At the sharpest end of dealing with the past, whatever the arguments, the Haggarty case takes your breath away

Garry Haggarty

A Loyalist  “supergrass” who admitted the murders of five people among hundreds of offences has had a 35-year jail term reduced to six-and-a-half years for helping the police.

Gary Haggarty, 45, was a former leader of an Ulster Volunteer Force (UVF) unit in north Belfast.

Haggarty was a paid police informer for 11 years

The judgment from Belfast Crown Court indicated that the 35-year jail term was reduced by 75% for the assistance given to prosecutors and then a further 25% for Haggarty’s plea of guilty.

With only one prosecution in a 16 year period, was it worth it?

The judge said that the 202 offences admitted by Haggarty had been committed during a “terrorist campaign over a 16-year period” between 1991 and 2007.

Keiran Fox, whose father, Eamon, was murdered by Haggarty, said he was a paid state informer who had been “allowed to kill at will.”.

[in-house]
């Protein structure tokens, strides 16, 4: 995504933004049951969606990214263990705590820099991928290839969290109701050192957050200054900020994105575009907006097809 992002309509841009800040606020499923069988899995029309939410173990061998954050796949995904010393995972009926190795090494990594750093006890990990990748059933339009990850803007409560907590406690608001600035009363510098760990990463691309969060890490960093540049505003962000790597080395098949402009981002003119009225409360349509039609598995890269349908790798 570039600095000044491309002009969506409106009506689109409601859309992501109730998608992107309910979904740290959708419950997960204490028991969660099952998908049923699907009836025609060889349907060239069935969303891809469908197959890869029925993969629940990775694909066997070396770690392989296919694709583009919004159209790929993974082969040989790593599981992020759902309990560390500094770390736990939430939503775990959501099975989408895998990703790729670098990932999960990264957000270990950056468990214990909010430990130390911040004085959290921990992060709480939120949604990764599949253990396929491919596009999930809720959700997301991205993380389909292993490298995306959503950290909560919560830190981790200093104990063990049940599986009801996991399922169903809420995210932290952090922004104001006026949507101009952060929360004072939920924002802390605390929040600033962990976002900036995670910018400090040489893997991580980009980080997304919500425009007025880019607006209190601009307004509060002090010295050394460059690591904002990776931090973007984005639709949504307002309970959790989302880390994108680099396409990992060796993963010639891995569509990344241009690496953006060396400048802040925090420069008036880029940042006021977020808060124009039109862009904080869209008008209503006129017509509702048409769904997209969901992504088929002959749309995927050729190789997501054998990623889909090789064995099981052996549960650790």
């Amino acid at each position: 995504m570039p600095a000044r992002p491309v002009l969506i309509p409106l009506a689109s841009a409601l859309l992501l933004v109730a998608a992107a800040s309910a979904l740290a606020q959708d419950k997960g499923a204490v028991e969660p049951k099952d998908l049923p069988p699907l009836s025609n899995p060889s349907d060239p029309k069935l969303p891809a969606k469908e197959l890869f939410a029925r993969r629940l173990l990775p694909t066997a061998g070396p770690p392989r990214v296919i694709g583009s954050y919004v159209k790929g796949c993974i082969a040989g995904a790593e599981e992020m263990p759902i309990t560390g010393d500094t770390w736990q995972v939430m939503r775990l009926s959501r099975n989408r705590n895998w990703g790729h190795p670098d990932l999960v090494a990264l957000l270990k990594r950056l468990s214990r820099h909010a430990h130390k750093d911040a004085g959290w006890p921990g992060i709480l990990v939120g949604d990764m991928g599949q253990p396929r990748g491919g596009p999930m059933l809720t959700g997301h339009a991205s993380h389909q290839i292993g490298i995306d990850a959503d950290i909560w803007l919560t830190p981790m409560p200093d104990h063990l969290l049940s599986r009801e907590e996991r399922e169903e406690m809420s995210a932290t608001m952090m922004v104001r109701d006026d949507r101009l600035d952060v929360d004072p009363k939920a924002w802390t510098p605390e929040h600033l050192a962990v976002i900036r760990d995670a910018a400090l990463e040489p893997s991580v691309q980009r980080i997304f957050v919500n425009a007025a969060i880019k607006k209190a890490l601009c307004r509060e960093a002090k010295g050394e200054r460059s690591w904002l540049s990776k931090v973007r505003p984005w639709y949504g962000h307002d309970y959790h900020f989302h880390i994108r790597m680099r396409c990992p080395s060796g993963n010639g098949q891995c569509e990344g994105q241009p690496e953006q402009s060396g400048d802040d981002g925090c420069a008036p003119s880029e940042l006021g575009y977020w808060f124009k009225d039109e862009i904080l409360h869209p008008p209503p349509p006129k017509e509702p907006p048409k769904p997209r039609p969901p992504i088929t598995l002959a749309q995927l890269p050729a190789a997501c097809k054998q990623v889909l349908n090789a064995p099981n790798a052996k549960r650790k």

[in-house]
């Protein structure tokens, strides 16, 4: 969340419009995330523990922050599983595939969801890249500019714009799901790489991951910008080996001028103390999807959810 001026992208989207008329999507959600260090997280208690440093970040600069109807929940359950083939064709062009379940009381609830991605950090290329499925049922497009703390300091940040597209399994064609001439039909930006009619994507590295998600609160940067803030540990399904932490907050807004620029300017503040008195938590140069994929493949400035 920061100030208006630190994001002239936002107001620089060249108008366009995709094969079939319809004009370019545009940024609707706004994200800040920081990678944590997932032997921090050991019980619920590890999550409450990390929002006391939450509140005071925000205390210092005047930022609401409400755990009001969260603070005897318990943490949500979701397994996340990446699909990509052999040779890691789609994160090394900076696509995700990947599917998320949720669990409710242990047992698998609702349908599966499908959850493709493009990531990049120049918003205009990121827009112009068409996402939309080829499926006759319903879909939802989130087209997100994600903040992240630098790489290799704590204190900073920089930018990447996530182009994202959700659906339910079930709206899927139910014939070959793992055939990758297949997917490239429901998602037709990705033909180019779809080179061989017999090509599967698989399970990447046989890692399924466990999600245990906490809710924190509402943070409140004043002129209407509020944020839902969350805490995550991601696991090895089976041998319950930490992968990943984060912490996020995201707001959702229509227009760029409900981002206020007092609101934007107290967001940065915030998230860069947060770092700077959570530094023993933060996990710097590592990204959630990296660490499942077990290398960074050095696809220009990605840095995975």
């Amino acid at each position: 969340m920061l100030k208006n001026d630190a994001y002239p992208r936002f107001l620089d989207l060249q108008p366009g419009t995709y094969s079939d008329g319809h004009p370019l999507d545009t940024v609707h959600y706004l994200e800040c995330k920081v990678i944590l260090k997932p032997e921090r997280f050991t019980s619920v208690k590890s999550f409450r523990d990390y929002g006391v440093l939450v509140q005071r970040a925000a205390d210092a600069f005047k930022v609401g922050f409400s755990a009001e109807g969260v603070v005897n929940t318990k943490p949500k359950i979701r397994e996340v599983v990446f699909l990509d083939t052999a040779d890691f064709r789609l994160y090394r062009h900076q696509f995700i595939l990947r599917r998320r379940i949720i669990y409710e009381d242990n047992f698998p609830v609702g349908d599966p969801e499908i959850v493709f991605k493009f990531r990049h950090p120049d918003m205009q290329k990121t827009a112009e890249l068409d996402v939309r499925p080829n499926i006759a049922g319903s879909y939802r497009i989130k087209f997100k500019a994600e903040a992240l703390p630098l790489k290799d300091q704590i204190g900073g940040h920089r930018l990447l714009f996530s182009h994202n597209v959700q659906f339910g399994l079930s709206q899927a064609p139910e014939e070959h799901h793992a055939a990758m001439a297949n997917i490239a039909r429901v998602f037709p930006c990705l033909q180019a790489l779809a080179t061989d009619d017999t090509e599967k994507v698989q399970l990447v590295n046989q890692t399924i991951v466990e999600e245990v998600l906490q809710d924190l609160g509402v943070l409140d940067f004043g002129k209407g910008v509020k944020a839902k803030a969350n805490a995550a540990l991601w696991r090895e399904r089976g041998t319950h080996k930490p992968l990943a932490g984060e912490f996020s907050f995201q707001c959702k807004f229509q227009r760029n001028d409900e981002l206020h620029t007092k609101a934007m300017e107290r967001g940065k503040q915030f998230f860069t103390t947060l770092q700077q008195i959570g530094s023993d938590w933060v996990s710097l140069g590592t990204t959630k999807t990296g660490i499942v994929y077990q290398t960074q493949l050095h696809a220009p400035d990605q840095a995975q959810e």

Will this charge be specifically denied?

The judge also took into consideration a further 301 lesser offences in his judgment.

The vast majority of individuals named by Haggarty in his police interviews will not face prosecution amid state concerns about a lack of supporting evidence.

However, prosecutors are to mount a prosecution against only one man, for two murders, on the back of the evidence.

Haggarty has already served three years on remand.

So – out in less than three years.  But had all his crimes been committed before April 1998, he would have been released  immediately.

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